ENEOS has signed a memorandum of understanding (MoU) with Sarawak Economic Development Company (SEDC) Energy and Sumitomo to consider collaborating on establishing a CO2-free hydrogen supply chain using renewable energy.
The use of hydrogen as an energy carrier for powering fuel cells in vehicles, buildings, and other infrastructure is receiving widescale attention. However, the main processes for its production use fossil fuels and produce carbon dioxide. More sustainable methods of production would benefit society as it moves toward net-zero.
The CO2-free supply chain under consideration involves production of several tens of thousands of tons of CO2-free hydrogen generated at hydroelectric power stations in Sarawak, Malaysia. Hydroelectric power is relatively stable and surplus power can be used for water electrolysis, enabling stable, low-cost production of CO2-free hydrogen, says ENEOS. According to the company, Sarawak has abundant hydropower resources. Total capacity of power stations in the state is currently 3.5 GW and an additional 1.3 GW is planned by 2025.
The supply chain will also involve converting hydrogen into methylcyclohexane (MCH) to enable efficient hydrogen transport. ENEOS, a fully-integrated Japanese oil company, says that MCH is a liquid under normal temperature and pressure with a volume 1/500th of hydrogen gas. The supply chain would also see chemical tankers used to enable marine transport of hydrogen to markets outside of Malaysia.
In this collaboration, ENEOS will be in charge of the process from MCH production to marine transport and will carry out engineering studies for equipment specifications relative to the size of the Japanese market.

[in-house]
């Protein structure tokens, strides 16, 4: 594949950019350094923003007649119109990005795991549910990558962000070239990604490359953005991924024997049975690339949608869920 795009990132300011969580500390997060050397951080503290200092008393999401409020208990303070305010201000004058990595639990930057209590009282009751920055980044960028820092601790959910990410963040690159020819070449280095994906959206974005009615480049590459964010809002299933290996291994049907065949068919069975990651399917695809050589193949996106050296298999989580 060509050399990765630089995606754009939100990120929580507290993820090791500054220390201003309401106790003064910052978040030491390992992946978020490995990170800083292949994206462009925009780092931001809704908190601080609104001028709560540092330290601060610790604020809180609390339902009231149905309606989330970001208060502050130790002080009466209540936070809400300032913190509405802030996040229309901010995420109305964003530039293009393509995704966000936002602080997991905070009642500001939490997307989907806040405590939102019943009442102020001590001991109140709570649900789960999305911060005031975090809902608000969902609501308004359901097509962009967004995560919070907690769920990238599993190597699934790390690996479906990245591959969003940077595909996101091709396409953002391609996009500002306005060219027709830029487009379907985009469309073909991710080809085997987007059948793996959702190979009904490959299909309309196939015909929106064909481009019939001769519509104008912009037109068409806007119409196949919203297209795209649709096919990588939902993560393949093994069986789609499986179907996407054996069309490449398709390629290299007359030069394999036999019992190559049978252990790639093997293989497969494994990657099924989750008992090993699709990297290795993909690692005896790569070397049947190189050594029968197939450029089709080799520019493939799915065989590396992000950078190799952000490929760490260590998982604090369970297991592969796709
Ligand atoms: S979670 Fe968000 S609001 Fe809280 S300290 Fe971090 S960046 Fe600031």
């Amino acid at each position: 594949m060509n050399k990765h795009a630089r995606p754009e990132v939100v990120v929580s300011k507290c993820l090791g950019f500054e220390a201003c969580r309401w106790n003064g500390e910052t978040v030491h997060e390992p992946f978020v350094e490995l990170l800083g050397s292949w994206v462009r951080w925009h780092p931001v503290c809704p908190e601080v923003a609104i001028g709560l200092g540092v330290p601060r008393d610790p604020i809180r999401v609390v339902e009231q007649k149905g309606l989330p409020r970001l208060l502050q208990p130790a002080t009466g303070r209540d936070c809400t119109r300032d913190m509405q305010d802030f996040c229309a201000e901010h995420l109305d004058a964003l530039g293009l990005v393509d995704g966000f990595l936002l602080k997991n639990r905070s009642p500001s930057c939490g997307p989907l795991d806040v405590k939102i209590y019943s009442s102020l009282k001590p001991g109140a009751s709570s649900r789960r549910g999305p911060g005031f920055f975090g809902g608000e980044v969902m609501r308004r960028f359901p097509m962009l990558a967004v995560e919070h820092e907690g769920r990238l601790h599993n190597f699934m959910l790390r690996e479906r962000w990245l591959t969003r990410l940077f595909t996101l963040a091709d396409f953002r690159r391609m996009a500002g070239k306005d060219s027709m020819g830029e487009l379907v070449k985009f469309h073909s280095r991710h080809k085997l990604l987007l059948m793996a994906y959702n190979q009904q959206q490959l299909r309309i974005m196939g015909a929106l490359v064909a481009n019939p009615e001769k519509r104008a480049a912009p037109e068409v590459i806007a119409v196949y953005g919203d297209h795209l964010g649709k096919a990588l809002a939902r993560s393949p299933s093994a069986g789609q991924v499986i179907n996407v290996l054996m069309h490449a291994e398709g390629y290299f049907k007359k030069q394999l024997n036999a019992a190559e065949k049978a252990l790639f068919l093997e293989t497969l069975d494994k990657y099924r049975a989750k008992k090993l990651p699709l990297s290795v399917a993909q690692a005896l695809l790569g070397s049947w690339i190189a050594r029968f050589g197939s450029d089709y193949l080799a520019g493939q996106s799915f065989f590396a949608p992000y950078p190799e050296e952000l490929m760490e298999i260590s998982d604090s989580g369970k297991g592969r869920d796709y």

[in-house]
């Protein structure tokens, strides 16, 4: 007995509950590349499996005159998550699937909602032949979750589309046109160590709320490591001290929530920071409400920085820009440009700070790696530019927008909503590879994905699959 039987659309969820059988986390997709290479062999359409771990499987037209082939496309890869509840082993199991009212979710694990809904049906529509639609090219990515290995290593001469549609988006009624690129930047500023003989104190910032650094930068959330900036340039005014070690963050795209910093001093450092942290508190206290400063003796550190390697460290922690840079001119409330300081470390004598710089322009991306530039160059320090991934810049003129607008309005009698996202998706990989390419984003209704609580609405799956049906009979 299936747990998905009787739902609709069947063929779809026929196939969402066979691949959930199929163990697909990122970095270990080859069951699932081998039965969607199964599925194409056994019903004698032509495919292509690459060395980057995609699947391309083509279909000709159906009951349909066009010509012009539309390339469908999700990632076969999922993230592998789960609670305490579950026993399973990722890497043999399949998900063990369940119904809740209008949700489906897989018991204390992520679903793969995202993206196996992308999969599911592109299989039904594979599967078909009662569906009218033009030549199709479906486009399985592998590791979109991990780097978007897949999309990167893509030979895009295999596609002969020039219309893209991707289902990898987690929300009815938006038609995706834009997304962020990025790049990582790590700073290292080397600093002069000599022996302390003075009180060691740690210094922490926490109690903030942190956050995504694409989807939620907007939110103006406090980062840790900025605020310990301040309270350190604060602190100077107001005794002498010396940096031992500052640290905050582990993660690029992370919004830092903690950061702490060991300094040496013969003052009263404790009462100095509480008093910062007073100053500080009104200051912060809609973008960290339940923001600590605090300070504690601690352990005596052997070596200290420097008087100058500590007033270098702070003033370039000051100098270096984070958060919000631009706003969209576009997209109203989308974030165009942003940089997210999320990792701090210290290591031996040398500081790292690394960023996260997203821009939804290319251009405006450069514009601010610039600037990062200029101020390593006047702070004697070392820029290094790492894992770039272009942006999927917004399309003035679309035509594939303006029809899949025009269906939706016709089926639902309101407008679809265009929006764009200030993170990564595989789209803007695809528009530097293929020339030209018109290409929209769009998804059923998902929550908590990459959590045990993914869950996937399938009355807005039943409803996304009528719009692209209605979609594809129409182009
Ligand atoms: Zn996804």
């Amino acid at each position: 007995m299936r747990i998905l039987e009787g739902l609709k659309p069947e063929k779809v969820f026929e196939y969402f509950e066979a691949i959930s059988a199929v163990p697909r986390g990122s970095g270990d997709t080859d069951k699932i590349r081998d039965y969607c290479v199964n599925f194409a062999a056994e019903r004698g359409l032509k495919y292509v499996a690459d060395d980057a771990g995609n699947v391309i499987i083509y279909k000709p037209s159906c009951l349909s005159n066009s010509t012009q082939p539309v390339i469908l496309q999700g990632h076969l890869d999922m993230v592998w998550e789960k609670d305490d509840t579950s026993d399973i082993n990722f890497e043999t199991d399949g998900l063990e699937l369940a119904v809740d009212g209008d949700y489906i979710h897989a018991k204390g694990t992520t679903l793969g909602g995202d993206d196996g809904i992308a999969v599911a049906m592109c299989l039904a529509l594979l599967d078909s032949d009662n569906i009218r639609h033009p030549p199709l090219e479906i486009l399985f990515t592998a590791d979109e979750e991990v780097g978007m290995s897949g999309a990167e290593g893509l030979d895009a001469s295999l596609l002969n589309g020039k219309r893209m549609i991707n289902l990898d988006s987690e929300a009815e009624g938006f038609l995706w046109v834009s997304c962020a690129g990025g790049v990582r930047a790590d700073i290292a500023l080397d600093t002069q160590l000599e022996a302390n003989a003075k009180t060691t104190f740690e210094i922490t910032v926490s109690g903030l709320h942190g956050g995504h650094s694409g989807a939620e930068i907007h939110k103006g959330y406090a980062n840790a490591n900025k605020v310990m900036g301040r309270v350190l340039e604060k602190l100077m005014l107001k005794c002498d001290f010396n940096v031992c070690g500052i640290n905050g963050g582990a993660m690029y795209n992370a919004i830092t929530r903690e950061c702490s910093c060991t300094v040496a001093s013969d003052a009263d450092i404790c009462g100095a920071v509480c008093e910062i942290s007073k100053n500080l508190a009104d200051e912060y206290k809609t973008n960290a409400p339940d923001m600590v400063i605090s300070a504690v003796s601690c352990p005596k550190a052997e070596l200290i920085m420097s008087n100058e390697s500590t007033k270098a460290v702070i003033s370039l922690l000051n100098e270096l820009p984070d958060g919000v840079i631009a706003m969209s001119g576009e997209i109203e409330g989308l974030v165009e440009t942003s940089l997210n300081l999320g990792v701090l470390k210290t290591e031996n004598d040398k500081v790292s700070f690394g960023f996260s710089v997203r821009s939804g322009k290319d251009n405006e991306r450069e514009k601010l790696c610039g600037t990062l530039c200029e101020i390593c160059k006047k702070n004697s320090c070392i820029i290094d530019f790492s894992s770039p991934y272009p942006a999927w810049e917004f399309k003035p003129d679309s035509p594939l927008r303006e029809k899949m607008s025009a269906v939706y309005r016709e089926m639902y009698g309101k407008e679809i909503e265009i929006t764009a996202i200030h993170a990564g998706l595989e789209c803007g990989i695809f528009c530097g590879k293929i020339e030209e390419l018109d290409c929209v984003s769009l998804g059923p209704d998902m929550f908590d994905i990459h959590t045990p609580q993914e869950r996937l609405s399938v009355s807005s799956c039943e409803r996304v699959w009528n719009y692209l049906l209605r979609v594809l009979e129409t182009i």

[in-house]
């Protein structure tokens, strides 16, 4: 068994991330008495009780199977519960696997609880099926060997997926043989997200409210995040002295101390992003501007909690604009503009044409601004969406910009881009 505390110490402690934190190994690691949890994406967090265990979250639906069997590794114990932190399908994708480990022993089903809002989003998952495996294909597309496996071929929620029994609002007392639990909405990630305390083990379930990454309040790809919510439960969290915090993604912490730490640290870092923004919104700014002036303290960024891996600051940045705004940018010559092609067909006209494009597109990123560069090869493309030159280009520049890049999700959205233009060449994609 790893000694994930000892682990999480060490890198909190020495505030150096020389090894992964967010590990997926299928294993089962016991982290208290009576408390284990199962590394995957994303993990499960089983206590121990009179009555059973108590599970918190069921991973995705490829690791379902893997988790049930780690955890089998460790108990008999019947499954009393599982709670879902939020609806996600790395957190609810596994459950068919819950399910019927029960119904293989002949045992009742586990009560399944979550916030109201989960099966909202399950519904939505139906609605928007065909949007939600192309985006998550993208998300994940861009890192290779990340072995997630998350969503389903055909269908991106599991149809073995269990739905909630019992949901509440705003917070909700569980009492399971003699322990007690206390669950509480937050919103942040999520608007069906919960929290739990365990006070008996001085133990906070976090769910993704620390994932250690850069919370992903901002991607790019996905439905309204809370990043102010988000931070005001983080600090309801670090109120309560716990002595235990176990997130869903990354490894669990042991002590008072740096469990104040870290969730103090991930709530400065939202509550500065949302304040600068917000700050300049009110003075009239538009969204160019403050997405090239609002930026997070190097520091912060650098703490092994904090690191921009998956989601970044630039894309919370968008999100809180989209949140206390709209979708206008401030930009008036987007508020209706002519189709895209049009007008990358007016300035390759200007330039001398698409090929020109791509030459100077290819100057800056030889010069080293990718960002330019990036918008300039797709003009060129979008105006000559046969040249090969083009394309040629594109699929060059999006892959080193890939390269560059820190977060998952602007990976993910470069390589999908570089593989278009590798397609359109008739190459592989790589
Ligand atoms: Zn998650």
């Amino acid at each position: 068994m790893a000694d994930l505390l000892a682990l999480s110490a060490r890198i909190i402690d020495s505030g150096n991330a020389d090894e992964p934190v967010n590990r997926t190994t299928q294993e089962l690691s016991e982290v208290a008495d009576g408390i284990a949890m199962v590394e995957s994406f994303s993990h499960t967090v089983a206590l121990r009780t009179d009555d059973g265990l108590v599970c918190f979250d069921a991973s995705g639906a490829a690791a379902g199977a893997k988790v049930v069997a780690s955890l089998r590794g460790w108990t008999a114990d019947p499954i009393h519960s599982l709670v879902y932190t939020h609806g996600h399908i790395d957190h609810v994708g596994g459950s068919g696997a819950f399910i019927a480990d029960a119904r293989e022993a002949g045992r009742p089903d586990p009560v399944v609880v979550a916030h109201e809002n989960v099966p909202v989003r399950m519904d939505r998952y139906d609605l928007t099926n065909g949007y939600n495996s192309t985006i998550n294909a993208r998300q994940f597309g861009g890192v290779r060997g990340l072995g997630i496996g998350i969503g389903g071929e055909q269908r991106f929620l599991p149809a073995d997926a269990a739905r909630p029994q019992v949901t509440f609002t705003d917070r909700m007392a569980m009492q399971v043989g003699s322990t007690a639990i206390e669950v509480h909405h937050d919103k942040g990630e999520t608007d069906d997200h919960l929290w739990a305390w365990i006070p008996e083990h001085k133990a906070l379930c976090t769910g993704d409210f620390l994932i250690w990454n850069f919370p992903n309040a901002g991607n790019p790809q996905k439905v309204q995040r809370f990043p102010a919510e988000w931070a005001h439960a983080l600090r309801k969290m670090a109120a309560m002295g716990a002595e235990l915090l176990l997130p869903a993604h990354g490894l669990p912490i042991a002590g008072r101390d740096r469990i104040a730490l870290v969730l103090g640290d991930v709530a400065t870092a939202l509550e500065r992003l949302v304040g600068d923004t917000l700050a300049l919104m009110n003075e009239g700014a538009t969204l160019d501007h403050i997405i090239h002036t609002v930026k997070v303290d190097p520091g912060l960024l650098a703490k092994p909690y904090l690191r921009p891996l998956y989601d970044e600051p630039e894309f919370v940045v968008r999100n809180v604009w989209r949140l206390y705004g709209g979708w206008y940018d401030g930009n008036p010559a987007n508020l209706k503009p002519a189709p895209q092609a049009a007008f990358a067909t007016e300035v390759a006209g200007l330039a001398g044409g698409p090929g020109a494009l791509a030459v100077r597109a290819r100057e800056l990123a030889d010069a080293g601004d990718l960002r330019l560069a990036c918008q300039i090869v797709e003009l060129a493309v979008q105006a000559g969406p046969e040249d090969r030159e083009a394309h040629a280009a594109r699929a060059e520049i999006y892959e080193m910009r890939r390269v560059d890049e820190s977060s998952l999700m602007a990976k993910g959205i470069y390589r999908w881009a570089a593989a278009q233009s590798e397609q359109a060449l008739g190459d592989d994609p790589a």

Sumitomo will be responsible for a feasibility assessment of the process, from hydroelectric power generation to hydrogen production. Sumitomo, headquartered in Japan, conducts business activities across a wide range of industries, including energy.
SEDC Energy will provide the partnership with overall support, including location selection and site surveys. SEDC Energy is a wholly-owned subsidiary which manages the energy businesses of SEDC, a state development and investment agency.
The companies intend to site the project in Bintulu, Sarawak, Malaysia. The town has a large petrochemical industry and its existing facilities and infrastructure – including tanks, loading equipment, and ports and berths – can be used for MCH export.
The MoU collaborators intend to conduct a feasibility study with scope encompassing hydrogen production and shipping in Malaysia, and transport. The study will commence in 2021.
Based on the outcomes of this collaboration, ENEOS will consider creating other projects directly linked to social implementation of hydrogen. Specifically, the company will assess the feasibility of using dehydrogenated, CO2-free hydrogen in its Japanese refineries and nearby thermal power plants, as well as to supply hydrogen to other Asian nations such as Malaysia and Singapore.
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